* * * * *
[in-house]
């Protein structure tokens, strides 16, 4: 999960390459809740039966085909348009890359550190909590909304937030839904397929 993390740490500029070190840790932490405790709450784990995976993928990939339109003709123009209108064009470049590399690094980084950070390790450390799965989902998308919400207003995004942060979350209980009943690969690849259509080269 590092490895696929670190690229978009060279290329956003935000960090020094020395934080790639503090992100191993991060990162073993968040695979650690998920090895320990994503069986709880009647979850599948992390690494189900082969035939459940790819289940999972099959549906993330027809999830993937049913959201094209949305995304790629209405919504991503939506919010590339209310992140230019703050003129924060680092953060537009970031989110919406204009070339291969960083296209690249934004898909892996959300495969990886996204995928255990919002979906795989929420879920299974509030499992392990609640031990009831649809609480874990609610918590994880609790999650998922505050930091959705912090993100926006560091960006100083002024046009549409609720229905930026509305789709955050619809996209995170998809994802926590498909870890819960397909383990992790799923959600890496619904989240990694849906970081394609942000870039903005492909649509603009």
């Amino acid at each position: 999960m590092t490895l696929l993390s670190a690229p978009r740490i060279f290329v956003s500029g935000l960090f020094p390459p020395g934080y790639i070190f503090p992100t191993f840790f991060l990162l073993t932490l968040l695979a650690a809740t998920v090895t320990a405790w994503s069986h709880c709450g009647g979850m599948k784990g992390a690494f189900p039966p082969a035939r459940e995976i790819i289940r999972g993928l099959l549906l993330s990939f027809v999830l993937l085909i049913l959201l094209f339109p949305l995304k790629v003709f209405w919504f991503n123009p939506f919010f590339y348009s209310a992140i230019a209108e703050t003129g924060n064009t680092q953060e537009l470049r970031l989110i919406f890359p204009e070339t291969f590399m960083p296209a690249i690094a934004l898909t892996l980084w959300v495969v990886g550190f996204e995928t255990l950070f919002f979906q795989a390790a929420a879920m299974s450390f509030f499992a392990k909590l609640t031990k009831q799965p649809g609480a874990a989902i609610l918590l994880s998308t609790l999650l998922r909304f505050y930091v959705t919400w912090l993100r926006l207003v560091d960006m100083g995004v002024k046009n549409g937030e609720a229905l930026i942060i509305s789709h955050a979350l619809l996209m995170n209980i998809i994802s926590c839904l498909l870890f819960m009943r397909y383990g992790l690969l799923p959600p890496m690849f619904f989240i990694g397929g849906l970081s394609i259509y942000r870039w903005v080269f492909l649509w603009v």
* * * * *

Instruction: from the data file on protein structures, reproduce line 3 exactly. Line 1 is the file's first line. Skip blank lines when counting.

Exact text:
């Amino acid at each position: 999960m590092t490895l696929l993390s670190a690229p978009r740490i060279f290329v956003s500029g935000l960090f020094p390459p020395g934080y790639i070190f503090p992100t191993f840790f991060l990162l073993t932490l968040l695979a650690a809740t998920v090895t320990a405790w994503s069986h709880c709450g009647g979850m599948k784990g992390a690494f189900p039966p082969a035939r459940e995976i790819i289940r999972g993928l099959l549906l993330s990939f027809v999830l993937l085909i049913l959201l094209f339109p949305l995304k790629v003709f209405w919504f991503n123009p939506f919010f590339y348009s209310a992140i230019a209108e703050t003129g924060n064009t680092q953060e537009l470049r970031l989110i919406f890359p204009e070339t291969f590399m960083p296209a690249i690094a934004l898909t892996l980084w959300v495969v990886g550190f996204e995928t255990l950070f919002f979906q795989a390790a929420a879920m299974s450390f509030f499992a392990k909590l609640t031990k009831q799965p649809g609480a874990a989902i609610l918590l994880s998308t609790l999650l998922r909304f505050y930091v959705t919400w912090l993100r926006l207003v560091d960006m100083g995004v002024k046009n549409g937030e609720a229905l930026i942060i509305s789709h955050a979350l619809l996209m995170n209980i998809i994802s926590c839904l498909l870890f819960m009943r397909y383990g992790l690969l799923p959600p890496m690849f619904f989240i990694g397929g849906l970081s394609i259509y942000r870039w903005v080269f492909l649509w603009v």